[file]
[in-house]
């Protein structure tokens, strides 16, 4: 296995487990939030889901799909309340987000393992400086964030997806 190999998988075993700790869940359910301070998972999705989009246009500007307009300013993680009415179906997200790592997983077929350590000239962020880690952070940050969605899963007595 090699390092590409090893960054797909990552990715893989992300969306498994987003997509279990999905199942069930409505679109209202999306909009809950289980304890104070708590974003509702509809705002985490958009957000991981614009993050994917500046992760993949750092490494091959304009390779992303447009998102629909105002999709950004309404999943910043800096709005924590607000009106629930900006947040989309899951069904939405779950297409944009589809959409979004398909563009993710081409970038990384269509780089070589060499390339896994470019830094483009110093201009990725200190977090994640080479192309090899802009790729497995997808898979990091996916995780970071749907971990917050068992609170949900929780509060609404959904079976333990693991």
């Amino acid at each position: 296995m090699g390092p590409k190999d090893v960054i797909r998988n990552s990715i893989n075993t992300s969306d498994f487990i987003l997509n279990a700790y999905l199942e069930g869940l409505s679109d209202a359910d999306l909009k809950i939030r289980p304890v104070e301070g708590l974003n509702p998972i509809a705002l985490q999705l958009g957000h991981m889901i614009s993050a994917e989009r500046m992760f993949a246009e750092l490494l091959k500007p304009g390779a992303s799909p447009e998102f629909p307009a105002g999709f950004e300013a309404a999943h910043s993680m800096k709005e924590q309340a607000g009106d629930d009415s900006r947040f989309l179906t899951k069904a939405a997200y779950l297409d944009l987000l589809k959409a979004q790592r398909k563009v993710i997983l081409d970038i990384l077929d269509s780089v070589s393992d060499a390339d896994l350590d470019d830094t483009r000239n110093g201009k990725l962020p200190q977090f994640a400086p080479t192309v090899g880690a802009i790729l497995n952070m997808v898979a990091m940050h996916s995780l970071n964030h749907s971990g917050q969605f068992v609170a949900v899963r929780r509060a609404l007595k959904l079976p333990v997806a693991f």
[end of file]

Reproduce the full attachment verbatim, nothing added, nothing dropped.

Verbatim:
[in-house]
């Protein structure tokens, strides 16, 4: 296995487990939030889901799909309340987000393992400086964030997806 190999998988075993700790869940359910301070998972999705989009246009500007307009300013993680009415179906997200790592997983077929350590000239962020880690952070940050969605899963007595 090699390092590409090893960054797909990552990715893989992300969306498994987003997509279990999905199942069930409505679109209202999306909009809950289980304890104070708590974003509702509809705002985490958009957000991981614009993050994917500046992760993949750092490494091959304009390779992303447009998102629909105002999709950004309404999943910043800096709005924590607000009106629930900006947040989309899951069904939405779950297409944009589809959409979004398909563009993710081409970038990384269509780089070589060499390339896994470019830094483009110093201009990725200190977090994640080479192309090899802009790729497995997808898979990091996916995780970071749907971990917050068992609170949900929780509060609404959904079976333990693991």
């Amino acid at each position: 296995m090699g390092p590409k190999d090893v960054i797909r998988n990552s990715i893989n075993t992300s969306d498994f487990i987003l997509n279990a700790y999905l199942e069930g869940l409505s679109d209202a359910d999306l909009k809950i939030r289980p304890v104070e301070g708590l974003n509702p998972i509809a705002l985490q999705l958009g957000h991981m889901i614009s993050a994917e989009r500046m992760f993949a246009e750092l490494l091959k500007p304009g390779a992303s799909p447009e998102f629909p307009a105002g999709f950004e300013a309404a999943h910043s993680m800096k709005e924590q309340a607000g009106d629930d009415s900006r947040f989309l179906t899951k069904a939405a997200y779950l297409d944009l987000l589809k959409a979004q790592r398909k563009v993710i997983l081409d970038i990384l077929d269509s780089v070589s393992d060499a390339d896994l350590d470019d830094t483009r000239n110093g201009k990725l962020p200190q977090f994640a400086p080479t192309v090899g880690a802009i790729l497995n952070m997808v898979a990091m940050h996916s995780l970071n964030h749907s971990g917050q969605f068992v609170a949900v899963r929780r509060a609404l007595k959904l079976p333990v997806a693991f």